New duds, new date for Austintown school kids

Spring break won’t be affected by the approved calendar change for the 2009-10 school year.



AUSTINTOWN — Some township students will be leaving some of their fashions home next year when they’ll head back to the classroom for the first time before Labor Day .

The board of education unanimously approved a start date of Aug. 31 for the 2009-10 school year and implementation of a dress code for grades six through 12 Wednesday night.

Board President Richard Zimmermann explained the calendar change by saying classes have always begun around that time.

In 2008, Labor Day was Sept. 1. “We’re not starting any later than we did this year,” he said.

The district normally starts after Labor Day, but because it falls on Sept. 7, a week later than last year, Curriculum Director Vince Colaluca said the early start will help maximize classroom time. The change will provide as many academic days as possible before students take the Ohio Graduation Test in March.

Zimmermann said the only major change made to the calendar at last week’s work session was the length of spring break. Colaluca said the original plan was to give the Friday before Easter and the following Monday and Tuesday, but Zimmermann said too many faculty members disagreed with that proposal.

“We talked with teachers and they were concerned over that,” he said.

The board agreed to a full week, so the last day of school, tentatively set for June 3, was pushed back to June 8.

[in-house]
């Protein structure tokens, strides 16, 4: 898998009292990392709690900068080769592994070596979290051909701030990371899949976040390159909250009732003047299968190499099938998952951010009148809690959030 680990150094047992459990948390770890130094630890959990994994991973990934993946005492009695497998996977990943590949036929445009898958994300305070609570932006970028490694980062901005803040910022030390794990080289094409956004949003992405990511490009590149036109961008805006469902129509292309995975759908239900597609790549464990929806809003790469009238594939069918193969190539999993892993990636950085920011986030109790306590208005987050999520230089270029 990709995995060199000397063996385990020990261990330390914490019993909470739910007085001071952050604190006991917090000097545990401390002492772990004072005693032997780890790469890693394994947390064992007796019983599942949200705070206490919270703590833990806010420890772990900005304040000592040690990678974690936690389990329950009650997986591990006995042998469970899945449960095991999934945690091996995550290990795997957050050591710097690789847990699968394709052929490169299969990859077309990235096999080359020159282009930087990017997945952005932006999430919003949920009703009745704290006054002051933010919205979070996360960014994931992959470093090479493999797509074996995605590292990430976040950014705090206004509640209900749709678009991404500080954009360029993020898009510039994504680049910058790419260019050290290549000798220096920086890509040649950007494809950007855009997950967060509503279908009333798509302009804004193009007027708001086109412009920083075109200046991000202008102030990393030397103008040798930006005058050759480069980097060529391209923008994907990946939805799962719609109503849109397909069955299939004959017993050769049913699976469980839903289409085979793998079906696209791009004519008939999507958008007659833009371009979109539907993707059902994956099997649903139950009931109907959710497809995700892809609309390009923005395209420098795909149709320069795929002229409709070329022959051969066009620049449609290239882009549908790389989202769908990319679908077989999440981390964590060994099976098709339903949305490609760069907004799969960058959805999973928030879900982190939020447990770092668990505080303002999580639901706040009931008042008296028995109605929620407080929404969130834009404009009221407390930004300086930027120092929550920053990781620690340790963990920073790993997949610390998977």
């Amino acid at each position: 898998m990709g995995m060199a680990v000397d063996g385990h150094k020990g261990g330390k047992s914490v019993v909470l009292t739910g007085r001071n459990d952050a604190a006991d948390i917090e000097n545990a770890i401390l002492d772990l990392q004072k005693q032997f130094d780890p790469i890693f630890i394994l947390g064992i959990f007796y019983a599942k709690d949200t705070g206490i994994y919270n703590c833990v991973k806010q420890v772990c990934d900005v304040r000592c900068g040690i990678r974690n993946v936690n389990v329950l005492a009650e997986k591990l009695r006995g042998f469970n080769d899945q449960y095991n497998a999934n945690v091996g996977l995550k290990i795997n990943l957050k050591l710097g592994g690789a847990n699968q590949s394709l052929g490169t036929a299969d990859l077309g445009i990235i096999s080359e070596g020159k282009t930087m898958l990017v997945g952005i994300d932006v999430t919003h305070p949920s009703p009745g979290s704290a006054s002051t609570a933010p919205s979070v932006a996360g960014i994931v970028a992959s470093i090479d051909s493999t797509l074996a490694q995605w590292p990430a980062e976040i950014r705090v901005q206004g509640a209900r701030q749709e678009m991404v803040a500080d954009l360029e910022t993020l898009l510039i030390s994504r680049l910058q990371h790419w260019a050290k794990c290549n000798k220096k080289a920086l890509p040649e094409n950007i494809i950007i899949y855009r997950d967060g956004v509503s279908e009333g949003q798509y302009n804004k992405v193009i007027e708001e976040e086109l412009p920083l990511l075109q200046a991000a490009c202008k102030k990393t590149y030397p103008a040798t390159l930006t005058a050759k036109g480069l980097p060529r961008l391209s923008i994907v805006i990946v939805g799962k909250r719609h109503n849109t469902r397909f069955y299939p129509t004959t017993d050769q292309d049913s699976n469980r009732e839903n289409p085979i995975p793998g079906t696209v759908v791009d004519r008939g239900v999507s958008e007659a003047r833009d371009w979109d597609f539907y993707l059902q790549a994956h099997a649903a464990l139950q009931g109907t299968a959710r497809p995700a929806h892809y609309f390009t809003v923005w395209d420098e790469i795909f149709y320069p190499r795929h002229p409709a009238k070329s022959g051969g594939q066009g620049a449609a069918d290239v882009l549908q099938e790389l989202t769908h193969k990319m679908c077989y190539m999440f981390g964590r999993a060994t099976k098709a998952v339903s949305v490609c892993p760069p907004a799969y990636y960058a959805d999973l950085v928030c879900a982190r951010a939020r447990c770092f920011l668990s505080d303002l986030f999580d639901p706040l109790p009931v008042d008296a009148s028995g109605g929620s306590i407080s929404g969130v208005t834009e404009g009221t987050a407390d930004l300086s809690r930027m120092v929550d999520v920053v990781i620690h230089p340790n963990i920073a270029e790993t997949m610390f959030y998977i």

Zimmerman said another widely expressed concern has been that many children in the district participate in 4-H or work at the Canfield Fair the weekend before Labor Day.

So the Thursday before Labor Day will be a waiver day for all students.

“They will get off the Thursday and Friday for the fair,” Zimmermann said, adding, “A lot of kids buy their school clothes from money they make working at the fair.”

Chris Berni, middle school principal, said he was glad to see the hard work of the dress code committee pay off with a unanimous “yes” vote from the board. The committee of five building principals, four teachers, four parents and two board members, worked to create something that represents what an academic environment should look like, he said.

Berni said the new policy will be sent home with students in grades five through 11 and posted today on the district’s Web site,

Appropriate bottoms are jeans, cargo, dress or corduroy pants and shorts, capri pants, skirts, dresses and jumpers no shorter than 2 inches above the knee.

Tops include shirts with buttons and a collar, turtlenecks, mock turtlenecks, crew-neck, V-neck, cardigan, half and full-zippered sweaters and sweater vests.

“Falcon wear” will be permitted, which means school-sponsored crew-neck T-shirts and sweatshirts.

Despite the seemingly wide-range of choice, one student said she doesn’t think the new code is completely fair.

“I think some of it is a little ridiculous,” Nicole Pavlichich said. “So the $100 tennis warm-ups I got last year, I can’t even wear those anymore?”

Pavlichich, a junior, said she didn’t think the dress code as a whole was a bad idea, however.

“I think that monitoring the dress a little bit more will end up being better for us,” she said. Zimmermann said teachers, as well as administrators, will be expected to appropriately police the dress code.”

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